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Re: Scientific Literature on Capabilities (was Re: CORS versus Uniform Messaging?)

From: Maciej Stachowiak <mjs@apple.com>
Date: Thu, 17 Dec 2009 10:08:53 -0800
Cc: Tyler Close <tyler.close@gmail.com>, Adam Barth <w3c@adambarth.com>, Jonathan Rees <jar@creativecommons.org>, "Mark S. Miller" <erights@google.com>, Jonas Sicking <jonas@sicking.cc>, Arthur Barstow <Art.Barstow@nokia.com>, Ian Hickson <ian@hixie.ch>, Anne van Kesteren <annevk@opera.com>, public-webapps <public-webapps@w3.org>
Message-id: <08E9892D-2AB5-4CEC-B806-19FC48D82C4C@apple.com>
To: Kenton Varda <kenton@google.com>

On Dec 17, 2009, at 9:15 AM, Kenton Varda wrote:

> On Thu, Dec 17, 2009 at 2:21 AM, Maciej Stachowiak <mjs@apple.com>  
> wrote:
> I'm not saying that Alice should be restricted in who she shares the  
> feed with. Just that Bob's site should not be able to automatically  
> grant Charlie's site access to the feed without Alice explicitly  
> granting that permission. Many sites that use workarounds (e.g.  
> server-to-server communication combined with client-side form posts  
> and redirects) to share their data today would like grants to be to  
> another site, not to another site plus any third party site that the  
> second site chooses to share with.
> OK, I'm sure that this has been said before, because it is critical  
> to the capability argument:
> If Bob can access the data, and Bob can talk to Charlie *in any way  
> at all*, then it *is not possible* to prevent Bob from granting  
> access to Charlie, because Bob can always just serve as a proxy for  
> Charlie's requests.

Indeed, you can always act as a proxy and directly share the data  
rather than sharing the token. However, this is not the same as the  
ability to share the token anonymously. Here are a few important  

- As Ian mentioned, in the case of some kinds of resources, one of the  
service provider's goals may be to prevent abuse of their bandwidth.
- Service providers often like to know for the sake of record-keeping  
who is using their data, even if they have no interest in restricting  
it. Often, just creating an incentive to identify yourself and ask for  
separate authorization is enough, even if proxy workarounds are  
possible. The reason given below states such an incentive.
- Proxying to subvert CORS would only work while the user is logged  
into both the service provider and the actually authorized service  
consumer who is acting as a proxy, and only in the user's browser.  
This limits the window in which to get data. Meanwhile, a capability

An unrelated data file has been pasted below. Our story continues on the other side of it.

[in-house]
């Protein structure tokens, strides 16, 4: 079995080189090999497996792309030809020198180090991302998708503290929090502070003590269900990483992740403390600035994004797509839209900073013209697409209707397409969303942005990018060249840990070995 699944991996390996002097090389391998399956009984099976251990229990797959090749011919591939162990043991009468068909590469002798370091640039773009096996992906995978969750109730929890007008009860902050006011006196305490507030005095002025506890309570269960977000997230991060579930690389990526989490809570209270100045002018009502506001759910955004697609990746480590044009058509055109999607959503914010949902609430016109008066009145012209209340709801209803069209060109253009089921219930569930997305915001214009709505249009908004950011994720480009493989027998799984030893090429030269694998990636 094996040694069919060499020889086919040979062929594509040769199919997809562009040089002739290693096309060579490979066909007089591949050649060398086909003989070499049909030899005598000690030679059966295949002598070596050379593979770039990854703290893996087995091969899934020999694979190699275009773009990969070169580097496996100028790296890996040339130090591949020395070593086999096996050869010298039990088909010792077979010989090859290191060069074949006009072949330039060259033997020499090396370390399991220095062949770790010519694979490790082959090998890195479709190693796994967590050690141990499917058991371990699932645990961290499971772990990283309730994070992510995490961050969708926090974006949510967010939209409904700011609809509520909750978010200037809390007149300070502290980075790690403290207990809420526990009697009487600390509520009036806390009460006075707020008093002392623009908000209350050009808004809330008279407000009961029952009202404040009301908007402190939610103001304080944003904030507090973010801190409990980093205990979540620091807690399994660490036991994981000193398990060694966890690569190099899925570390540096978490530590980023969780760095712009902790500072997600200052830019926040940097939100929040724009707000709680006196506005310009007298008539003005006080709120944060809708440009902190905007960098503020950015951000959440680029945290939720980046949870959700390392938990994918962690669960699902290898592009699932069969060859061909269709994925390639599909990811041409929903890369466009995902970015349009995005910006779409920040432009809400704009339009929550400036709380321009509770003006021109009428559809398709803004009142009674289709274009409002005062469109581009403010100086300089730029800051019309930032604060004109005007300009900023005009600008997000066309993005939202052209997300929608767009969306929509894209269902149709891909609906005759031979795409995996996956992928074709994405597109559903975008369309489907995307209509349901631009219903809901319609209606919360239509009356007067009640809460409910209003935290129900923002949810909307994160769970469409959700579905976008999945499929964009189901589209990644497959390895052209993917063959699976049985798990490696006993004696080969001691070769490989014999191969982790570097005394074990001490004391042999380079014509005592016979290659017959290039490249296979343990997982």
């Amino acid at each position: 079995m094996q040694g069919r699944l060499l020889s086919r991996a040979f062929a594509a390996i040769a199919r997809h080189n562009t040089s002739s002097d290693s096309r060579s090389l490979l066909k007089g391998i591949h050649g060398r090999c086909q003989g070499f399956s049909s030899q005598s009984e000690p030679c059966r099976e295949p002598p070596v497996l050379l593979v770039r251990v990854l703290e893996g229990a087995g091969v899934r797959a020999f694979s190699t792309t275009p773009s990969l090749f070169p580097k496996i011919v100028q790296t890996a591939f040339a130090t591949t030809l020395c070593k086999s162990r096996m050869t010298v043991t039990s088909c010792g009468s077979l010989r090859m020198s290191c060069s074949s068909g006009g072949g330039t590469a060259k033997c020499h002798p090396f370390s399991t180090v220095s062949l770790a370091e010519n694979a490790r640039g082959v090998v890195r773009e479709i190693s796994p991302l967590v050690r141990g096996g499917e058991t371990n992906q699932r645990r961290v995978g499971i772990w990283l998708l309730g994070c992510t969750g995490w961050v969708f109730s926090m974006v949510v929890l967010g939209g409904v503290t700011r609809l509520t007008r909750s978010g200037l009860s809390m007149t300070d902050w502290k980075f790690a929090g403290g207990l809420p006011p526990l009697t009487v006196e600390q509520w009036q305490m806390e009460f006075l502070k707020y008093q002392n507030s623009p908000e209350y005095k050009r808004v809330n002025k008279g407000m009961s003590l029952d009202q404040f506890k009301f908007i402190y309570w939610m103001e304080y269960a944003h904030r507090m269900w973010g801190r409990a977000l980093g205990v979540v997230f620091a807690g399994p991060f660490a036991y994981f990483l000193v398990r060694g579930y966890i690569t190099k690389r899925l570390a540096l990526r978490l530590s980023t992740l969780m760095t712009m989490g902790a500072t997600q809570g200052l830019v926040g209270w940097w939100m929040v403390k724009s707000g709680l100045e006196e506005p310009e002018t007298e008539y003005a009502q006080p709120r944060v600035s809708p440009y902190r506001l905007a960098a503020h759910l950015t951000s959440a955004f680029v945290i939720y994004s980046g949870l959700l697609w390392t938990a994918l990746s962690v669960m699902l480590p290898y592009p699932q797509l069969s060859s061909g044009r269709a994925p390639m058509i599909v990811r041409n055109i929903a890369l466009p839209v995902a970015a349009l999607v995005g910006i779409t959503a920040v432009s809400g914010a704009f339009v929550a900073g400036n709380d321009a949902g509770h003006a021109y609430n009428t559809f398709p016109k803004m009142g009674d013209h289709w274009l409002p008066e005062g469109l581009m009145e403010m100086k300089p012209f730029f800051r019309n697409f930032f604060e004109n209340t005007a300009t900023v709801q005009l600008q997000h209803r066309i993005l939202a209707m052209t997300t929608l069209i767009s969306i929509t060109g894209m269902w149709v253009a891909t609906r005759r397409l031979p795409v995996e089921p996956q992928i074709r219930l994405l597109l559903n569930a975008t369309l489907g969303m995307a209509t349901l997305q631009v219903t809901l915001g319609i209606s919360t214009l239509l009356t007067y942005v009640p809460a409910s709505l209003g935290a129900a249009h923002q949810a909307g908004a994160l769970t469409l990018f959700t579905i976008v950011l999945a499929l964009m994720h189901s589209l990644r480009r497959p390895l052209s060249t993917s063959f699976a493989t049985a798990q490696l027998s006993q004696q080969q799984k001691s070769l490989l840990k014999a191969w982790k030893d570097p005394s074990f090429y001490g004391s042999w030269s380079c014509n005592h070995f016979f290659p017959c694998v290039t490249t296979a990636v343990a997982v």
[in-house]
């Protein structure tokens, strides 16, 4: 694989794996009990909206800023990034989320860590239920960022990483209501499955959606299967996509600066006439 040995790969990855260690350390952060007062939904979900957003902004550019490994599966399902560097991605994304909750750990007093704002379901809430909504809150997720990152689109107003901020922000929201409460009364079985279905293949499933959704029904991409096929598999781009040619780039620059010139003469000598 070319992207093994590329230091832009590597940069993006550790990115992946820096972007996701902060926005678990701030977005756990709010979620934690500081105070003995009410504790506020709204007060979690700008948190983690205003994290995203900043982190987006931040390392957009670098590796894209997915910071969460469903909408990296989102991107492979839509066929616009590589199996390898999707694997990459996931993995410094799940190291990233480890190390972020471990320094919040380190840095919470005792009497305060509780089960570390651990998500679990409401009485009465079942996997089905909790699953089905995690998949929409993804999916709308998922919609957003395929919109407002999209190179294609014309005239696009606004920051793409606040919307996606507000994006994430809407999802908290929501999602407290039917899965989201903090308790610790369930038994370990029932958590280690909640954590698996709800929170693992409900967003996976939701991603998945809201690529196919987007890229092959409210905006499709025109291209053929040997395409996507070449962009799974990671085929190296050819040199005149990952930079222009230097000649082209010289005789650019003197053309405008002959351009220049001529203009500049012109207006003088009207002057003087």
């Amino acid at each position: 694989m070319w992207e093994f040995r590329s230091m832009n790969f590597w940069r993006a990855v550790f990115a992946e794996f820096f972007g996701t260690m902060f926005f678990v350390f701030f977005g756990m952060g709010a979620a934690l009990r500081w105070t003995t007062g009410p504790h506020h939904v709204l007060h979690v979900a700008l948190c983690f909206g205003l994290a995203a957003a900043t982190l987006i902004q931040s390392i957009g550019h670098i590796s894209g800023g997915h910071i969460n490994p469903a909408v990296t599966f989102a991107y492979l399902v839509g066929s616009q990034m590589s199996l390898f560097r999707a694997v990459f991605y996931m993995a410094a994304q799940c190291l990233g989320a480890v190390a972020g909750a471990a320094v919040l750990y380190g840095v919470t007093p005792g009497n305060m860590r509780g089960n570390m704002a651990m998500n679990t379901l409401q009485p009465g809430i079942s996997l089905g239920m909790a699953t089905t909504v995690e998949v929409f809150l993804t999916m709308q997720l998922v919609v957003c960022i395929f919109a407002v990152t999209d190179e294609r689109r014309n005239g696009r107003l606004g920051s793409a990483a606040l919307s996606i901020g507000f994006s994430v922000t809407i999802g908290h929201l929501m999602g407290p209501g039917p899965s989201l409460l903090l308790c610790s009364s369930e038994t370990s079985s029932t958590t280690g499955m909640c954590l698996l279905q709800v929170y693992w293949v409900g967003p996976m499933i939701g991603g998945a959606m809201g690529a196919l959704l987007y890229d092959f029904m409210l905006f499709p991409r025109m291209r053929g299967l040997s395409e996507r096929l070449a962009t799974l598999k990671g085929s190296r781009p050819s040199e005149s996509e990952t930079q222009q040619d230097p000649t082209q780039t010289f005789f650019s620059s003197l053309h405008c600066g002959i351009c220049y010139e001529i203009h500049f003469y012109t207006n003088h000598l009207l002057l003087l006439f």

token sent anonymously could be used at any time, even when the user  
is not logged in. The ability to get snapshots of the user's data may  
not be seen to be as great a risk as ongoing on-demand access.

I will also add that users may want to revoke capabilities they grant.  
This is likely to be presented to the user as a whitelist of sites to  
which they granted access, whether the actual mechanism is modifying  
Origin checks, or mapping the site to a capability token and disabling  

> What CORS does do is make it so that Bob (and Charlie, if he is  
> proxying through Bob) can only access the resource while Alice has  
> his site open in her browser.  The same can be achieved with UM by  
> generating a new URL for each visit, and revoking it as soon as  
> Alice browses away.

How would the service provider generate a new URL for each visit to  
Bob's site? How would the service provider even know whether it's Bob  
asking for an update, or whether the user is logged in? If the  
communication is via UM, the service provider has no way to know. If  
it's via a hidden form post, then you are just using forms to fake the  
effect of CORS. Note also that such elaborations increase complexity  
of the protocol. To enable permissions to be revoked in a granular  
way, you must vend different capability tokens per site. Given that,  
it seems only sensible to check that the token is actually being used  
by the party to which it was granted.

>> Perhaps, though, you're suggesting that users should be able to  
>> edit the whitelist that is applied to their data, in order to  
>> provide access to new sites?  But this seems cumbersome to me --  
>> both to the user, who needs to manage this whitelist, and to app  
>> developers, who can no longer delegate work to other hosts.
> An automated permission grant system that vends unguessable URLs  
> could just as easily manage the whitelist. It is true that app  
> developers could not unilaterally grant access to other origins, but  
> this is actually a desired property for many service providers.  
> Saying that this feature is "cumbersome" for the service consumer  
> does not lead the service provider to desire it any less.
> You're right, the same UI I want for hooking up capabilities could  
> also update the whitelist.  But I still don't see where this is  
> useful, given the above.
>> (Of course, if you want to know the origin for non-security reasons  
>> (e.g. to log usage for statistical purposes, or deal with  
>> compatibility issues) then you can have the origin voluntarily  
>> identify itself, just as browsers voluntarily identify themselves.)
>> 2) It provides additional defense if the "unguessable" URL is  
>> guessed, either because of the many natural ways URLs tend to leak,  
>> or because of a mistake in the algorithm that generates unguessable  
>> URLs, or because either Site B or Site A unintentionally disclose